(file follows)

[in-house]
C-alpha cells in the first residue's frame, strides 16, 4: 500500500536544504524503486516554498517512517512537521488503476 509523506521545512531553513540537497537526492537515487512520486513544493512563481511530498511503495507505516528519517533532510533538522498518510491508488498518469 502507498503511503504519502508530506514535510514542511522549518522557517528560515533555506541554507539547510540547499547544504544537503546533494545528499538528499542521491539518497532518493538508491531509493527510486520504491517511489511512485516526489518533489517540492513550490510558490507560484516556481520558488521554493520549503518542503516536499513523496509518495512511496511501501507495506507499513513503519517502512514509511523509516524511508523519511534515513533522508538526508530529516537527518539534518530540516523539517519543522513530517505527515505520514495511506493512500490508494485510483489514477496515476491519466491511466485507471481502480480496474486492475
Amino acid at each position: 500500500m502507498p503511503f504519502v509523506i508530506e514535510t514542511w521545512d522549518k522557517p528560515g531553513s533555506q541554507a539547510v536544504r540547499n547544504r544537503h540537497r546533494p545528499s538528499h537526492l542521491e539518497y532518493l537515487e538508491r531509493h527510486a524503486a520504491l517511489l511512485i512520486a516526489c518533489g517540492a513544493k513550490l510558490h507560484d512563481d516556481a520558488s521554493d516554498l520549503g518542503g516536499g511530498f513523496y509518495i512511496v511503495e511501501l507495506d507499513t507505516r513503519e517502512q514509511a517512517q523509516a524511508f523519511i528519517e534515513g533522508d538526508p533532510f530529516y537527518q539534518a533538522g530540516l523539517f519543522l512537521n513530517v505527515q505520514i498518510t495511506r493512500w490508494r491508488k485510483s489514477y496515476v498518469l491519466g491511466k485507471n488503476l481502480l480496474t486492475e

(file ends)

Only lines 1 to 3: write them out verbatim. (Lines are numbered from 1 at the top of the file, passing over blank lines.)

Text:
[in-house]
C-alpha cells in the first residue's frame, strides 16, 4: 500500500536544504524503486516554498517512517512537521488503476 509523506521545512531553513540537497537526492537515487512520486513544493512563481511530498511503495507505516528519517533532510533538522498518510491508488498518469 502507498503511503504519502508530506514535510514542511522549518522557517528560515533555506541554507539547510540547499547544504544537503546533494545528499538528499542521491539518497532518493538508491531509493527510486520504491517511489511512485516526489518533489517540492513550490510558490507560484516556481520558488521554493520549503518542503516536499513523496509518495512511496511501501507495506507499513513503519517502512514509511523509516524511508523519511534515513533522508538526508530529516537527518539534518530540516523539517519543522513530517505527515505520514495511506493512500490508494485510483489514477496515476491519466491511466485507471481502480480496474486492475
Amino acid at each position: 500500500m502507498p503511503f504519502v509523506i508530506e514535510t514542511w521545512d522549518k522557517p528560515g531553513s533555506q541554507a539547510v536544504r540547499n547544504r544537503h540537497r546533494p545528499s538528499h537526492l542521491e539518497y532518493l537515487e538508491r531509493h527510486a524503486a520504491l517511489l511512485i512520486a516526489c518533489g517540492a513544493k513550490l510558490h507560484d512563481d516556481a520558488s521554493d516554498l520549503g518542503g516536499g511530498f513523496y509518495i512511496v511503495e511501501l507495506d507499513t507505516r513503519e517502512q514509511a517512517q523509516a524511508f523519511i528519517e534515513g533522508d538526508p533532510f530529516y537527518q539534518a533538522g530540516l523539517f519543522l512537521n513530517v505527515q505520514i498518510t495511506r493512500w490508494r491508488k485510483s489514477y496515476v498518469l491519466g491511466k485507471n488503476l481502480l480496474t486492475e